Swellable Organosilica Materials to Clean Produced Water

Award Information
Agency: Department of Energy
Branch: N/A
Contract: DE-FG02-10ER85986
Agency Tracking Number: 95334
Amount: $99,995.00
Phase: Phase I
Program: SBIR
Awards Year: 2010
Solicitation Year: 2010
Solicitation Topic Code: 29 b
Solicitation Number: DE-FOA-0000161
Small Business Information
Abs Materials
770 Spruce Street, Wooster, OH, 44691
DUNS: 830248964
HUBZone Owned: N
Woman Owned: N
Socially and Economically Disadvantaged: N
Principal Investigator
 Paul Edmiston
 (330) 234-7999
Business Contact
 Stephen Spoonamore
Title: Mr.
Phone: (330) 234-7999
Email: s.spoonamore@absmaterials.com
Research Institution
This project will increase the effectiveness environmental remediation of produced water. This proposal has two strategic objectives: (1) develop and improve identified technologies to remediate produced water; and (2) develop process of production to make these technologies commercially viable. Produced Water (PW) is a term given to aqueous waste streams and chemical waters which are a by-product of petroleum exploration and recovery. In 2007, the Produced Water Society estimated 800 billion gallons of produced water were created from petroleum extraction activities around the world. The large volumes of produced water often result form an average of 11-fold excess of water compared to the amount of hydrocarbon recovered. Near the end of life of some wells, Produced Water can be as high as 98% of the total volume of liquids extracted. Costs associated with produced water management are often a key component to wells being taken of-line. On-shore or land-based, produced water is handled in four basic ways: 1) Treated and re-used in Oil Services for fracking or other well production activity, 2) Sequestered by re-injection below the water-table in unused or dead wells. I, 3) Dumped into existing waste water treatment plants, and 4) Dumped in disused mines or other locations believed to pose minimum risk to surface waters. Off-shore produced water is handled in one of three ways: 1) Untreated or partly treated it is discharged into the ocean, 2) Near-shore platforms may pump PW to land for treatment as on-shore PW, and 3) In rare circumstances off-shore re-injection is conducted. There are a number of environmental concerns with all existing practices of discharge. One of the most pressing concerns in the management of near-shore treatment on late-cycle fields PW. Near-shore platforms are those which are within site of shorelines or strongly impacting coastline marine systems and other human activity. These fields are commonly older. Commonly are producing 20 barrels of PW per 1 barrel of oil. The PW is generally highly saturated in organic acids, dissolved organics and in many cases radioactive minerals such as barium. Commercial Applications and Other Bene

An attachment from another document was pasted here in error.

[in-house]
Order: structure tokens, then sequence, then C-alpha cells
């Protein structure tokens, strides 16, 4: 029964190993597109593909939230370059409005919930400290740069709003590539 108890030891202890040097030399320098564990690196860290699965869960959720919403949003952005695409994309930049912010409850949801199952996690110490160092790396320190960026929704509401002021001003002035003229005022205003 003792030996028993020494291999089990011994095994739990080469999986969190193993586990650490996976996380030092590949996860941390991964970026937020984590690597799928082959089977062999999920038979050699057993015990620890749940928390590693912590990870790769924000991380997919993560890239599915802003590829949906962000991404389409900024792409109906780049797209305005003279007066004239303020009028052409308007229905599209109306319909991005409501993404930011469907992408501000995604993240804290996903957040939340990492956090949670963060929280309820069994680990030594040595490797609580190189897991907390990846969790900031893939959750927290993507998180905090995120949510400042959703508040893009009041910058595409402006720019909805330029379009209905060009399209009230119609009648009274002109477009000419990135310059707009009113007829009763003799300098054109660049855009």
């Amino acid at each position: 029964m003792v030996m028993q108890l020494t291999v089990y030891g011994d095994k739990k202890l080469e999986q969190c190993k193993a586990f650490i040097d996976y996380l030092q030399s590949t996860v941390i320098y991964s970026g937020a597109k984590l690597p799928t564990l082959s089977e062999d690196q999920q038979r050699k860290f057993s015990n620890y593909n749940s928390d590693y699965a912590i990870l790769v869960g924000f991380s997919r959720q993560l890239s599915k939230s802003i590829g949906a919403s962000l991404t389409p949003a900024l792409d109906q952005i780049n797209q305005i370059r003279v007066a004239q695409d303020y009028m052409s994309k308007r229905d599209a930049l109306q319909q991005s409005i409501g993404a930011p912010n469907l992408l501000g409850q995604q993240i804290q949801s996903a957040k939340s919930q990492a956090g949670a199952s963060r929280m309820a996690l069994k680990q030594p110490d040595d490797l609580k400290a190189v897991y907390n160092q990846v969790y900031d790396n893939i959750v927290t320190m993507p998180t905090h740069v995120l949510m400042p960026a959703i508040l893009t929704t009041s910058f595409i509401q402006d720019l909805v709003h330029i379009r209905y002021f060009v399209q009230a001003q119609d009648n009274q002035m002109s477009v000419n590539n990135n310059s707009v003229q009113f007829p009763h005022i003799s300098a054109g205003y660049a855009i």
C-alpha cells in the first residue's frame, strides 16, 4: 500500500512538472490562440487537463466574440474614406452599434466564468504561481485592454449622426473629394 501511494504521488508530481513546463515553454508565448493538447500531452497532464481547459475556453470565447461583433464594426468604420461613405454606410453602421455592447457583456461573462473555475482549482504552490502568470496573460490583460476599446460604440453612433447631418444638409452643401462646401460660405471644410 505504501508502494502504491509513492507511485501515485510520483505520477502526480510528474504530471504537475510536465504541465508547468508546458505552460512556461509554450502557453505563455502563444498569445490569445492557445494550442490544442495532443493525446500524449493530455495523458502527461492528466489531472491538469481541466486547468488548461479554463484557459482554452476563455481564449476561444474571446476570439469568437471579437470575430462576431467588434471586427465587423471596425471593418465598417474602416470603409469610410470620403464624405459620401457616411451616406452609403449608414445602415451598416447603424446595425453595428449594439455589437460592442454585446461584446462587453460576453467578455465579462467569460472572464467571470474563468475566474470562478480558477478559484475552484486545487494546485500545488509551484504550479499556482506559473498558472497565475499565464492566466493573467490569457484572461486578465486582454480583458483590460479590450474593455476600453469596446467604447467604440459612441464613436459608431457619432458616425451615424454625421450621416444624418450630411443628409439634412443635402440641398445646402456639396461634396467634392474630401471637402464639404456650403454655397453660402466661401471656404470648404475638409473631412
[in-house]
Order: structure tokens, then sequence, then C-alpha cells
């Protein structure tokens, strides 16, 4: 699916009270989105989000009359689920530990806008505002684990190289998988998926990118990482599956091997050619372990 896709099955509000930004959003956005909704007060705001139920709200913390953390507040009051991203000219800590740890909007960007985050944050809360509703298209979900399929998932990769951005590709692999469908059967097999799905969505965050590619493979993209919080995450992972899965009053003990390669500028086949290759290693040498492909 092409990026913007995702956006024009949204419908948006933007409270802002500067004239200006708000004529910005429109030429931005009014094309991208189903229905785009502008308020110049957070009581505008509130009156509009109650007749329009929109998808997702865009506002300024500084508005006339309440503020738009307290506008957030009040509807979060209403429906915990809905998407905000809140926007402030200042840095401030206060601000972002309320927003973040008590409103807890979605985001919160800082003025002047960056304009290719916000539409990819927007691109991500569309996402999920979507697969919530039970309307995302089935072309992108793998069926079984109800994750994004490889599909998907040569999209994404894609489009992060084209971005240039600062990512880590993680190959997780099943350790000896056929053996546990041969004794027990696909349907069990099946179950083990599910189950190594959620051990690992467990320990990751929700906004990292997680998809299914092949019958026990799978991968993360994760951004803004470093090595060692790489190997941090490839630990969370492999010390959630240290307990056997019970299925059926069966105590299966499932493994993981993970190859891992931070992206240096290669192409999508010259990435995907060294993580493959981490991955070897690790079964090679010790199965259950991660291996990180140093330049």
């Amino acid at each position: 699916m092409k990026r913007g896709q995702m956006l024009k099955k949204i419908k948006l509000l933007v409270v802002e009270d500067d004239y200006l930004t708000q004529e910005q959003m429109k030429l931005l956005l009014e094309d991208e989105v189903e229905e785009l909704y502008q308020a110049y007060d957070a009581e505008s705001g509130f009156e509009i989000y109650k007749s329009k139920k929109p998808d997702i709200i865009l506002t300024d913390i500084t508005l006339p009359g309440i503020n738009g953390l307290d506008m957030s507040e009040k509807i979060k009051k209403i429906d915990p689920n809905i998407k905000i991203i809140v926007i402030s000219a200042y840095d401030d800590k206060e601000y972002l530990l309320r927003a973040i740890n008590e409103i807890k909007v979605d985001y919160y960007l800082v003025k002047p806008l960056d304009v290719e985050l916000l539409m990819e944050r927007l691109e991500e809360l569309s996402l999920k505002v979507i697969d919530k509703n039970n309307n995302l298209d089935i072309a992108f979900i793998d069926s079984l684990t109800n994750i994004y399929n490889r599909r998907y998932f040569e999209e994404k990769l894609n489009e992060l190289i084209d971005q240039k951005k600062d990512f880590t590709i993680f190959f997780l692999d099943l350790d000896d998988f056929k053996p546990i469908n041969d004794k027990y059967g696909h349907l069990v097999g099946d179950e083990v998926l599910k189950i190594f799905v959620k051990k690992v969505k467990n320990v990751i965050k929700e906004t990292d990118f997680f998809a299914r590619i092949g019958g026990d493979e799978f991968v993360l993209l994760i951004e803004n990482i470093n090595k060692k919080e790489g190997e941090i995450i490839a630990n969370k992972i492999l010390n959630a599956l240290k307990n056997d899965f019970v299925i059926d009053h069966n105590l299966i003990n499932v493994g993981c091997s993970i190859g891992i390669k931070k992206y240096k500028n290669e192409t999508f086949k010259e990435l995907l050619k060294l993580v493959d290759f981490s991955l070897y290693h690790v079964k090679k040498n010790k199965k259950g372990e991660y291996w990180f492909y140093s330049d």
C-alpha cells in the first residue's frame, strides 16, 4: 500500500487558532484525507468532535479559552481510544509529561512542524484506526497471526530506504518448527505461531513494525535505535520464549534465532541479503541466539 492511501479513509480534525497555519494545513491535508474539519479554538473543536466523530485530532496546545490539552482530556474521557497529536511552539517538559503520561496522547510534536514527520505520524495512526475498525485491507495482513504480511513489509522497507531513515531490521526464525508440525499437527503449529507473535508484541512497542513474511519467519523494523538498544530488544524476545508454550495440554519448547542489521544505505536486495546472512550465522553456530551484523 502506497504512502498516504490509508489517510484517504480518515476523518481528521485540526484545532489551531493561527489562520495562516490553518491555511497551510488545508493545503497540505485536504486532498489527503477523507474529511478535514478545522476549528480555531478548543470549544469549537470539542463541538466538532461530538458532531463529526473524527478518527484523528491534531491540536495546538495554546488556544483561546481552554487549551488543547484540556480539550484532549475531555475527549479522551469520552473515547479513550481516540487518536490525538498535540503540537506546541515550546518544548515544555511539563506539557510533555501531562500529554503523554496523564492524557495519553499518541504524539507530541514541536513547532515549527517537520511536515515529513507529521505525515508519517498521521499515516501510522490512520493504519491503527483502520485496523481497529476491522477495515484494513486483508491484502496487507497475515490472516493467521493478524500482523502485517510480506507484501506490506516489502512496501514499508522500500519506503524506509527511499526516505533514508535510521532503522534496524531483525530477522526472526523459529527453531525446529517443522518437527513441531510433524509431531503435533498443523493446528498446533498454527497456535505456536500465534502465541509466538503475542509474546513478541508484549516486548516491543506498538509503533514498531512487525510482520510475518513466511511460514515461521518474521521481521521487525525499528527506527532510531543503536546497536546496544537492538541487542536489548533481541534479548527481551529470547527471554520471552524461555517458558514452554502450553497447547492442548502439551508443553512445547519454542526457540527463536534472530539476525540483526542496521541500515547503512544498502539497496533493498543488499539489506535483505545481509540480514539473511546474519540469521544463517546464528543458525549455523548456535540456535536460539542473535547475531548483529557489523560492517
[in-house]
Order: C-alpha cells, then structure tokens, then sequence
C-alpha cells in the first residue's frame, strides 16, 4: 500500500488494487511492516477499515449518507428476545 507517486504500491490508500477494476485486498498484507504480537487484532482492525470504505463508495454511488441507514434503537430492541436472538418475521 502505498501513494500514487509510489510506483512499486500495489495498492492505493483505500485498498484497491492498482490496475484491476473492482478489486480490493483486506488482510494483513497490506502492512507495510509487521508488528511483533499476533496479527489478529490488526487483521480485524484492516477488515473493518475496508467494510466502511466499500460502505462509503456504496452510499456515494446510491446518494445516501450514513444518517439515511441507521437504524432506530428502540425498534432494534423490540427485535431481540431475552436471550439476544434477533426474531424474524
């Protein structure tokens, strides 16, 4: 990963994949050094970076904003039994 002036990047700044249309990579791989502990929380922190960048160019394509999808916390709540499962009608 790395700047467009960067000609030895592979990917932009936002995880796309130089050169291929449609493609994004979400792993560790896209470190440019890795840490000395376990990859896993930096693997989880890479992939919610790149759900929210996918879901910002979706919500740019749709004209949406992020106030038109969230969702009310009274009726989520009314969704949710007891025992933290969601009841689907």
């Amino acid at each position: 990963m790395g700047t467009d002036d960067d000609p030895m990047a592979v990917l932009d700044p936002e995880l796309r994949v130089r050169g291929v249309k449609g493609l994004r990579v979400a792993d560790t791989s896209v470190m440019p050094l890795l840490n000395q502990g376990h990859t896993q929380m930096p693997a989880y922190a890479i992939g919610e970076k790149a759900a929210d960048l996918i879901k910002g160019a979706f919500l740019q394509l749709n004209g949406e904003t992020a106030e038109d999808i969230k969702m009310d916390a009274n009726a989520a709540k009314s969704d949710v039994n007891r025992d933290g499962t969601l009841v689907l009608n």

* information listed above is at the time of submission.

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